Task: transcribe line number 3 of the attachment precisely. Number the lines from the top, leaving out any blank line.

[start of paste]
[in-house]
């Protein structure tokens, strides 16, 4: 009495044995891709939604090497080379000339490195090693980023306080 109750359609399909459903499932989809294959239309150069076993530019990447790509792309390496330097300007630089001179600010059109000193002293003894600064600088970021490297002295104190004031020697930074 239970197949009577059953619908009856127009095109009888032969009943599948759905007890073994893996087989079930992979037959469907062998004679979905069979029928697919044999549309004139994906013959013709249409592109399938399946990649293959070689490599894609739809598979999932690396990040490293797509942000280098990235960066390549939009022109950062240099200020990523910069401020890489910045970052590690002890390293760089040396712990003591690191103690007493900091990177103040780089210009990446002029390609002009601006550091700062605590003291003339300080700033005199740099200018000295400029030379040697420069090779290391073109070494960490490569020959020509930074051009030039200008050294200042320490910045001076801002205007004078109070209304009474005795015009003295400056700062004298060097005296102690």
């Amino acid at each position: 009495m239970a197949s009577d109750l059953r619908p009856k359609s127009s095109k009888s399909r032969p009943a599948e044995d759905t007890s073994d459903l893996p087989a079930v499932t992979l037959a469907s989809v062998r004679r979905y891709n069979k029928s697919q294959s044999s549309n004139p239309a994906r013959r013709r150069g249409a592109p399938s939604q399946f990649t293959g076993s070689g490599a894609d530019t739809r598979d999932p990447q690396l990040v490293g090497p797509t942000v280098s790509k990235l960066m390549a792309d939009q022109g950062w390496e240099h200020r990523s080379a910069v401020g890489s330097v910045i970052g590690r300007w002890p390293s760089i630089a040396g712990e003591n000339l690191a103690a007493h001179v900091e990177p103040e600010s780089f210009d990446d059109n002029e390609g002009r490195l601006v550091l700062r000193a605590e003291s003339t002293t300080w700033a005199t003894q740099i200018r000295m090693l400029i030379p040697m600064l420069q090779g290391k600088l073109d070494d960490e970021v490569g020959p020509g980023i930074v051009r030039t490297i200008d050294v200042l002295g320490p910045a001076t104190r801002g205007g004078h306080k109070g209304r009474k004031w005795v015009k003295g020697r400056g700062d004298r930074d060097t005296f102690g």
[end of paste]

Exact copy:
């Amino acid at each position: 009495m239970a197949s009577d109750l059953r619908p009856k359609s127009s095109k009888s399909r032969p009943a599948e044995d759905t007890s073994d459903l893996p087989a079930v499932t992979l037959a469907s989809v062998r004679r979905y891709n069979k029928s697919q294959s044999s549309n004139p239309a994906r013959r013709r150069g249409a592109p399938s939604q399946f990649t293959g076993s070689g490599a894609d530019t739809r598979d999932p990447q690396l990040v490293g090497p797509t942000v280098s790509k990235l960066m390549a792309d939009q022109g950062w390496e240099h200020r990523s080379a910069v401020g890489s330097v910045i970052g590690r300007w002890p390293s760089i630089a040396g712990e003591n000339l690191a103690a007493h001179v900091e990177p103040e600010s780089f210009d990446d059109n002029e390609g002009r490195l601006v550091l700062r000193a605590e003291s003339t002293t300080w700033a005199t003894q740099i200018r000295m090693l400029i030379p040697m600064l420069q090779g290391k600088l073109d070494d960490e970021v490569g020959p020509g980023i930074v051009r030039t490297i200008d050294v200042l002295g320490p910045a001076t104190r801002g205007g004078h306080k109070g209304r009474k004031w005795v015009k003295g020697r400056g700062d004298r930074d060097t005296f102690g």